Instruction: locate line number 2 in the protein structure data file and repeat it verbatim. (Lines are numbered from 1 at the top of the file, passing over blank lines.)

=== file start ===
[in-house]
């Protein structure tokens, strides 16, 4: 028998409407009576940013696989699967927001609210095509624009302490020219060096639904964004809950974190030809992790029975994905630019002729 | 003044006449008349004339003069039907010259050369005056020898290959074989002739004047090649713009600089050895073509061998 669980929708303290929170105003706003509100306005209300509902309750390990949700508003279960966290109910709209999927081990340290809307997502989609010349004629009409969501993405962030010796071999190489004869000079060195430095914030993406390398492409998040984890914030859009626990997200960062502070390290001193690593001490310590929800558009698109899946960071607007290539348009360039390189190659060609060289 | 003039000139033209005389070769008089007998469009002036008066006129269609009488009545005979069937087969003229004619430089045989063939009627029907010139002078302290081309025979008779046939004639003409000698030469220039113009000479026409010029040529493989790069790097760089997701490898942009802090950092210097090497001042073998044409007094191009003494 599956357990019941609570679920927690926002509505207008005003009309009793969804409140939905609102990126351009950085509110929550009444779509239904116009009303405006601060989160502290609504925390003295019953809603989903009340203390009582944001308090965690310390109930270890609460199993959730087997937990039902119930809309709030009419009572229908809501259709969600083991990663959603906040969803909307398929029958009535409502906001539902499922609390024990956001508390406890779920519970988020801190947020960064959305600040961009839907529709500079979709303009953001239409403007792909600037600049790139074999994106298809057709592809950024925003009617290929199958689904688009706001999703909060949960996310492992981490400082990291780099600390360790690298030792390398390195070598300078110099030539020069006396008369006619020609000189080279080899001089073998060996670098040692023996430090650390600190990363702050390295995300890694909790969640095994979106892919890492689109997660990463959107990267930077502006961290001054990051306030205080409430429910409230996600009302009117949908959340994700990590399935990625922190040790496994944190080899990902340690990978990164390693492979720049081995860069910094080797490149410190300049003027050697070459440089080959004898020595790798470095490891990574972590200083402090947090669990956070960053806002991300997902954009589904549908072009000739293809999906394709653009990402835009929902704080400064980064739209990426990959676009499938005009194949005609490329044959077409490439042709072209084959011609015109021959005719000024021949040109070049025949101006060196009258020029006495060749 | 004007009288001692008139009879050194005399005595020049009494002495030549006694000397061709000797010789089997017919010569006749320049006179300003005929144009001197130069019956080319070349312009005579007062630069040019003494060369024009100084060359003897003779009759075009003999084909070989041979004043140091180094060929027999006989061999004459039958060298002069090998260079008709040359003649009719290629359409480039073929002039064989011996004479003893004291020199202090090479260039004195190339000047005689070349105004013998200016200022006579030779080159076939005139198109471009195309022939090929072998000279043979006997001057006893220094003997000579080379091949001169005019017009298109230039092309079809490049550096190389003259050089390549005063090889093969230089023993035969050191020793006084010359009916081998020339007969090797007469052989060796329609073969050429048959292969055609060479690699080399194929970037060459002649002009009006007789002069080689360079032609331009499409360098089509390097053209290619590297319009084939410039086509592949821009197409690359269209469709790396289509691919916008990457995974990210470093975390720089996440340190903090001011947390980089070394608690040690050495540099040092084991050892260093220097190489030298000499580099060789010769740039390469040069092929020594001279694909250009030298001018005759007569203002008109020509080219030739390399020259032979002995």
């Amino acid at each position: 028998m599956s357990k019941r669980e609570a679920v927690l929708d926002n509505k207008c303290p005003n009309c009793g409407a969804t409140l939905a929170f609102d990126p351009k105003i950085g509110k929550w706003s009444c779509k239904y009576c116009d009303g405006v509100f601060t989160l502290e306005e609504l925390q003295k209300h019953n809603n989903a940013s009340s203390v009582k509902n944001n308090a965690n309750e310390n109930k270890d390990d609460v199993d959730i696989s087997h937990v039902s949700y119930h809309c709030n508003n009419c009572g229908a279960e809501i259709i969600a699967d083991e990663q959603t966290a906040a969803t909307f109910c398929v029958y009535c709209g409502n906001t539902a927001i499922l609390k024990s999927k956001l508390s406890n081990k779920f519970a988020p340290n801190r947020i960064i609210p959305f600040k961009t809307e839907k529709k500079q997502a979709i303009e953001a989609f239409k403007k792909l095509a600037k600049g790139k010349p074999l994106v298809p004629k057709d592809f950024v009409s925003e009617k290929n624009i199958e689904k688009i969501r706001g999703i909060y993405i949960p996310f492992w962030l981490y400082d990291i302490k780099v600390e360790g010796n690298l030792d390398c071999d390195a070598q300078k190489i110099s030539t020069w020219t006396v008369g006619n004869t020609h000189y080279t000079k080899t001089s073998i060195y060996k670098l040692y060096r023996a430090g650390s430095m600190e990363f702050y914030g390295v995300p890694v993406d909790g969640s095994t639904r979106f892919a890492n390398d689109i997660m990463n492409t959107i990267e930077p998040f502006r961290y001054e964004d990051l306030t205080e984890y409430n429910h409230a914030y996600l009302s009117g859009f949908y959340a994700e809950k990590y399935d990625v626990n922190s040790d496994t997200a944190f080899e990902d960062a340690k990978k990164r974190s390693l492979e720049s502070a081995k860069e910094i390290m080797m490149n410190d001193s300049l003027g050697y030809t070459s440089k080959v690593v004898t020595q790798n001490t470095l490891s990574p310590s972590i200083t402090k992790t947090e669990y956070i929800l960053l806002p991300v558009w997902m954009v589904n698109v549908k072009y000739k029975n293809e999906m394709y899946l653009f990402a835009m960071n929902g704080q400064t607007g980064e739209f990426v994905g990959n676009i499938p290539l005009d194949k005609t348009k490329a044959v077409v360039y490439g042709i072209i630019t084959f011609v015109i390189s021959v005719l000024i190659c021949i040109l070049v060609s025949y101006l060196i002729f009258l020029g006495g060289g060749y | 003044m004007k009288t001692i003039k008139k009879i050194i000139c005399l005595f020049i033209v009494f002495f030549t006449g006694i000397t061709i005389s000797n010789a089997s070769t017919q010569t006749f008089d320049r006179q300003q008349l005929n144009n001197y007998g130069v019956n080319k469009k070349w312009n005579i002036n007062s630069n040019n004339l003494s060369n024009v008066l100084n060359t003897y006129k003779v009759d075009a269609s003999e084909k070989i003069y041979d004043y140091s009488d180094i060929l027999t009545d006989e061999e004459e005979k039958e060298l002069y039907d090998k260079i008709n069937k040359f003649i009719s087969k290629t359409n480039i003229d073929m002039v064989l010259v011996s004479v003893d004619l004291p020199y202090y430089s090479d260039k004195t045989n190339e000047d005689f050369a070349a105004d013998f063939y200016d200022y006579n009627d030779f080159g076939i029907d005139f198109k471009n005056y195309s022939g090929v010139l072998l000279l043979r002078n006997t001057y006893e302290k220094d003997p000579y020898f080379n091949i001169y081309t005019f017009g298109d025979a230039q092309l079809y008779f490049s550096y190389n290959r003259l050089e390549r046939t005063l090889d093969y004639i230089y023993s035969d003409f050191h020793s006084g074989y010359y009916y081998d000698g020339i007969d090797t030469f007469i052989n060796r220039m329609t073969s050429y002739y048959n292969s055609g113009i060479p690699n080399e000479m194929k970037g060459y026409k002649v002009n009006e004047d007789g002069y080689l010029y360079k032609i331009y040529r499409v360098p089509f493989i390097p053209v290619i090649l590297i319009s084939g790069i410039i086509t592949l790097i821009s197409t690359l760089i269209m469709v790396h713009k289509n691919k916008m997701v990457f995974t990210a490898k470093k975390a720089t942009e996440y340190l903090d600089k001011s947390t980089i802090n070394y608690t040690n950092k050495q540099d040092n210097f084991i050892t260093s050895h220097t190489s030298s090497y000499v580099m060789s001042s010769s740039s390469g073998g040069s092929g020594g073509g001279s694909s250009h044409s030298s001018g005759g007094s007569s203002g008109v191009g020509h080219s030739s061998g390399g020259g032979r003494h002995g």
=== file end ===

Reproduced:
């Protein structure tokens, strides 16, 4: 028998409407009576940013696989699967927001609210095509624009302490020219060096639904964004809950974190030809992790029975994905630019002729 | 003044006449008349004339003069039907010259050369005056020898290959074989002739004047090649713009600089050895073509061998 669980929708303290929170105003706003509100306005209300509902309750390990949700508003279960966290109910709209999927081990340290809307997502989609010349004629009409969501993405962030010796071999190489004869000079060195430095914030993406390398492409998040984890914030859009626990997200960062502070390290001193690593001490310590929800558009698109899946960071607007290539348009360039390189190659060609060289 | 003039000139033209005389070769008089007998469009002036008066006129269609009488009545005979069937087969003229004619430089045989063939009627029907010139002078302290081309025979008779046939004639003409000698030469220039113009000479026409010029040529493989790069790097760089997701490898942009802090950092210097090497001042073998044409007094191009003494 599956357990019941609570679920927690926002509505207008005003009309009793969804409140939905609102990126351009950085509110929550009444779509239904116009009303405006601060989160502290609504925390003295019953809603989903009340203390009582944001308090965690310390109930270890609460199993959730087997937990039902119930809309709030009419009572229908809501259709969600083991990663959603906040969803909307398929029958009535409502906001539902499922609390024990956001508390406890779920519970988020801190947020960064959305600040961009839907529709500079979709303009953001239409403007792909600037600049790139074999994106298809057709592809950024925003009617290929199958689904688009706001999703909060949960996310492992981490400082990291780099600390360790690298030792390398390195070598300078110099030539020069006396008369006619020609000189080279080899001089073998060996670098040692023996430090650390600190990363702050390295995300890694909790969640095994979106892919890492689109997660990463959107990267930077502006961290001054990051306030205080409430429910409230996600009302009117949908959340994700990590399935990625922190040790496994944190080899990902340690990978990164390693492979720049081995860069910094080797490149410190300049003027050697070459440089080959004898020595790798470095490891990574972590200083402090947090669990956070960053806002991300997902954009589904549908072009000739293809999906394709653009990402835009929902704080400064980064739209990426990959676009499938005009194949005609490329044959077409490439042709072209084959011609015109021959005719000024021949040109070049025949101006060196009258020029006495060749 | 004007009288001692008139009879050194005399005595020049009494002495030549006694000397061709000797010789089997017919010569006749320049006179300003005929144009001197130069019956080319070349312009005579007062630069040019003494060369024009100084060359003897003779009759075009003999084909070989041979004043140091180094060929027999006989061999004459039958060298002069090998260079008709040359003649009719290629359409480039073929002039064989011996004479003893004291020199202090090479260039004195190339000047005689070349105004013998200016200022006579030779080159076939005139198109471009195309022939090929072998000279043979006997001057006893220094003997000579080379091949001169005019017009298109230039092309079809490049550096190389003259050089390549005063090889093969230089023993035969050191020793006084010359009916081998020339007969090797007469052989060796329609073969050429048959292969055609060479690699080399194929970037060459002649002009009006007789002069080689360079032609331009499409360098089509390097053209290619590297319009084939410039086509592949821009197409690359269209469709790396289509691919916008990457995974990210470093975390720089996440340190903090001011947390980089070394608690040690050495540099040092084991050892260093220097190489030298000499580099060789010769740039390469040069092929020594001279694909250009030298001018005759007569203002008109020509080219030739390399020259032979002995």